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DuPage County, forest preserve lay foundation for more cost savings

Published: Thursday, March 9, 2017 4:08 p.m. CDT • Updated: Friday, March 10, 2017 10:06 a.m. CDT
(Photo provided)
A worker with the Forest Preserve District of DuPage County works to clear a tree stump in December 2016 along Naperville Road between the Danada Equestrian Center entrance and Butterfield Road. The Forest Preserve District partnered with the county's Division of Transportation for the project. The removal of more than 40 dead or structurally unsound trees along Naperville Road was a joint effort to capitalize on staff and resource efficiencies by both agencies.
(Kevin Beese for Shaw Media)
DuPage County Board Chairman Dan Cronin (center) talks March 8 about the $275,000 in cost savings the county and county Forest Preserve District has seen through shared services. With Cronin are (left) Forest Preserve District President Joe Cantore and District 2 Forest Preserve Commissioner Jeff Redick.

Though some of DuPage County's shared services with the county Forest Preserve District are for unglamorous things, taxpayers have $275,000 in cost savings to show for it, according to leaders from the government bodies.

County Board Chairman Dan Cronin, Forest Preserve District President Joe Cantore and Forest Preserve commissioner Jeff Redick outlined the cost-savings that have occurred through joint purchases, shared information technology and combined public works projects at a press conference March 8.

The county providing maps and other geographic information system services for the Forest Preserve District and the district opting into the county's Adobe software license “are not going to be a headline story on the 5:30 news," Cronin admitted, "but they're the kind of things we have been doing for the last year and a half.”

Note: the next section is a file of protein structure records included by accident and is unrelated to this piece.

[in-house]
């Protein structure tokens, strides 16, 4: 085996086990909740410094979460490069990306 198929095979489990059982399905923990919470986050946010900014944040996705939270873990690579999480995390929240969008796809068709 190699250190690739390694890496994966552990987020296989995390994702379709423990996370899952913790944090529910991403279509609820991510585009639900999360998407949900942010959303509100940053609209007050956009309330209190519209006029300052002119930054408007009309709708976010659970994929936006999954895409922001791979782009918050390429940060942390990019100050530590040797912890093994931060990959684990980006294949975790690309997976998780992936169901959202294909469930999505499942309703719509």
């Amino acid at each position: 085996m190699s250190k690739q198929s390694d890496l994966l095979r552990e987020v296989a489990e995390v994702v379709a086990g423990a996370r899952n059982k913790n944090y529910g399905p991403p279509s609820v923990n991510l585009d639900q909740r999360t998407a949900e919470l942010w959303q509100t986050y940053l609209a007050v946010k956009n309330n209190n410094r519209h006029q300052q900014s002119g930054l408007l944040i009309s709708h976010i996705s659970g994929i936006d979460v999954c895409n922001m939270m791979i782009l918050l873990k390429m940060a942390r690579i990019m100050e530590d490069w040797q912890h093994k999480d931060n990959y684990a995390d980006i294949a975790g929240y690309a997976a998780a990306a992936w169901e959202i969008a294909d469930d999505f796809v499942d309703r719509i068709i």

While any cost reductions are important, Cronin said, the $275,000 in savings – $200,000 of which will be seen on an annual basis – is more important in its message of “a change in culture” with county government.

"It used to be each elected official ran their unit of government in a little silo and it was their mission in life to build up this empire and have their own independent departments to run every need that they may have," he said. “That's not the way we do business in DuPage County,"

Cronin said he was a senator in the Illinois General Assembly when the issue of separating the county and Forest Preserve District came up to preserve what Cronin called "purity."

"We wanted the Forest Preserve to be singly focused on preserving open space, conservation of lands and nature areas," he said. "And the thinking at the time was that there was a conflict. There is a County Board member who has a mission and a responsibility to promote economic development and also has a mission to preserve and protect open space.”

Cronin credited Cantore and other Forest Preserve leaders with working to “turn that ship around” with the county government agency, which led to efforts for the county and Forest Preserve District to share services wherever possible.

The $275,000 savings has been seen through:

• GIS shared services – $126,421 annually

• Adobe licensing agreement – $75,000 over a three-year contract

• Gravel and sand, with the Forest Preserve District joining the county's cooperative purchasing contract – $29,300 annually

• Co-location, with the county providing space for Forest Preserve District's back-up computer equipment – $25,000 annually

• Software licensing, with the county working with the Forest Preserve District to procure a vendor for system management software – $19,650 annually

Cantore said sharing services between the county and Forest Preserve District never really happened in the past.

"The genesis of this collaboration, this cooperation, is the taxpayer," Cantore said. "I think the way public service and politics has changed in the past few years, the taxpayers demand more of the people that work for them."

Redick, who served on the DuPage County Board before being tapped to fill Cantore's District 2 Forest Preserve Board seat when he became president in 2014, said the two posts gave him a unique perspective into how the agencies could share resources.

Cronin said Redick has been at the forefront of finding way for the two agencies to share services.

"A lot of the information and experience that I had gathered in serving in those two separate positions lent itself to identifying areas where we could collaborate," Redick said.

The commissioner and former board member said he forsaw more savings as the two government bodies continue to work together.

"This is not the finish line," Redick said. "It is just the starting line."

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